The Economic freedom index measure ten components of economic freedom, grouped into four broad categories or pillars of economic freedom: Rule of Law (property rights, freedom from corruption); Limited Government (fiscal freedom, government spending); Regulatory Efficiency (business freedom, labour freedom, monetary freedom); and Open Markets (trade freedom, investment freedom, financial freedom). Each of the freedoms within these four broad categories is individually scored on a scale of 0 to 100. A country’s overall economic freedom score is a simple average of its scores on the 10 individual freedoms.

World Rank:
Regional Rank:

Economic freedom in the world (interactive map)
Source: Index of Economic Freedom, Heritage Foundation


Business environment ranking


The business rankings model measures the quality or attractiveness of the business environment in the 82 countries covered by The Economist Intelligence Unit’s Country Forecast reports. It examines ten separate criteria or categories, covering the political environment, the macroeconomic environment, market opportunities, policy towards free enterprise and competition, policy towards foreign investment, foreign trade and exchange controls, taxes, financing, the labour market and infrastructure.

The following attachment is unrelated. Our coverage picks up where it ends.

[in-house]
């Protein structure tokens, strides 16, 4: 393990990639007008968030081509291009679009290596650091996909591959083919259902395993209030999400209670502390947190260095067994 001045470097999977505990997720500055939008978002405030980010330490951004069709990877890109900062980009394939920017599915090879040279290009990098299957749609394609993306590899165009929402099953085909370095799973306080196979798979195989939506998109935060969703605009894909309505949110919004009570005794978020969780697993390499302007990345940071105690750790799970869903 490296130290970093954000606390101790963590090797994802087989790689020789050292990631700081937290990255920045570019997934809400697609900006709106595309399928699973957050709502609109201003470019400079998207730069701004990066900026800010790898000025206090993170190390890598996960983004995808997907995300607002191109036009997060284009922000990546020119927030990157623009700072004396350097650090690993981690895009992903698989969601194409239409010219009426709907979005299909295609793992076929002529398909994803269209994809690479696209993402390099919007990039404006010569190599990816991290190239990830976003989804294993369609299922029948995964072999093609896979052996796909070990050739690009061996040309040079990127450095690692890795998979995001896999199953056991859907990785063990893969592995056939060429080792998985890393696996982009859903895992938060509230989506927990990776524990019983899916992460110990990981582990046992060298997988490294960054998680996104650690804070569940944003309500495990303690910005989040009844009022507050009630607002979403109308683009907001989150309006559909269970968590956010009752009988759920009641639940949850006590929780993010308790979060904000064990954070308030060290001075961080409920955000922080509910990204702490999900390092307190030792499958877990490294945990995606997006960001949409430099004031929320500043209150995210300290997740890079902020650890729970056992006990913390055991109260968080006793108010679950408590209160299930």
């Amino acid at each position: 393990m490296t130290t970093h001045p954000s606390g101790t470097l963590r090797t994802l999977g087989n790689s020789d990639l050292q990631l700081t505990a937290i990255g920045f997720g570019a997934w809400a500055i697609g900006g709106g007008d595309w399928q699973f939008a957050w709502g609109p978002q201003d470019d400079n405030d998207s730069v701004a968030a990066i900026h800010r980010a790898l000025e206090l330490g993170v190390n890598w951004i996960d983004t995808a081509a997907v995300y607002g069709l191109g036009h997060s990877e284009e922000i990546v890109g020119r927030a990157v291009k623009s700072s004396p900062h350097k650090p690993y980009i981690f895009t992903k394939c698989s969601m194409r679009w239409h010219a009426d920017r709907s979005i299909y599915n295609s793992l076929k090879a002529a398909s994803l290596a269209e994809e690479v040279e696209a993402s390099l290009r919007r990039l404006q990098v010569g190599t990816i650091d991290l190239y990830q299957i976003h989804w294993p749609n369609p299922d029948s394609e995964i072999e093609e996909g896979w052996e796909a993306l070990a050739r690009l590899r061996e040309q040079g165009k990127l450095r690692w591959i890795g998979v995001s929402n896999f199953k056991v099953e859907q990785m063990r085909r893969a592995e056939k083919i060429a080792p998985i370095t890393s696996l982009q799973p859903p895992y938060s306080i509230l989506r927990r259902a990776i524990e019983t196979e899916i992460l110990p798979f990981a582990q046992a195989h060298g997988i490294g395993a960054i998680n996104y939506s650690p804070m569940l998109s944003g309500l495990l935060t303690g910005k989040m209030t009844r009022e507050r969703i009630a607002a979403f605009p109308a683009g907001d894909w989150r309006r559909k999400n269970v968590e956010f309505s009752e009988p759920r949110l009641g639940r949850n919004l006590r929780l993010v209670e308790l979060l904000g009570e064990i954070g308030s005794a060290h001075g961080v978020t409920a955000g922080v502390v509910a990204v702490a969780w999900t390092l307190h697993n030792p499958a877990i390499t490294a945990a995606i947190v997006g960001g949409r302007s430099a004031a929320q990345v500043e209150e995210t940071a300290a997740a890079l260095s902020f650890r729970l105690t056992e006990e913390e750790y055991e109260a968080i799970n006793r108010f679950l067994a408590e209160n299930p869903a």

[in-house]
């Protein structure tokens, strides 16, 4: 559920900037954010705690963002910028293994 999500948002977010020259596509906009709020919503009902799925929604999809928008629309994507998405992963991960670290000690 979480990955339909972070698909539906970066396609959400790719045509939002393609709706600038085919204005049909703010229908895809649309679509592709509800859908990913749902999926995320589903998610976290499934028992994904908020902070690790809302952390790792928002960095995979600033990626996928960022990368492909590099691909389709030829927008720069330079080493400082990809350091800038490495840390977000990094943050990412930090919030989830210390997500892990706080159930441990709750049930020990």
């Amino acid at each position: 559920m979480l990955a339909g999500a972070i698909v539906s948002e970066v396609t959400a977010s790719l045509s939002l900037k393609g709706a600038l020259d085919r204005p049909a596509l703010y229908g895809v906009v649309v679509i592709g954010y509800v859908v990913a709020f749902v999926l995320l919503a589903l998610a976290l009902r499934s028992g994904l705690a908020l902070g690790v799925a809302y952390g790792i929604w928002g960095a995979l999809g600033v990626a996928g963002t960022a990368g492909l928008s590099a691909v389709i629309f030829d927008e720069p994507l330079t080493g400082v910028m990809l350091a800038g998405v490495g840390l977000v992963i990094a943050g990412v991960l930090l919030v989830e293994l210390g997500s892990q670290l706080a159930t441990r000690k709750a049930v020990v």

World Rank:

Source: The Economist Intelligence Unit - Business Environment Rankings 2020-2024


Country Risk

See the country risk analysis provided by Coface.


Indicator of Political Freedom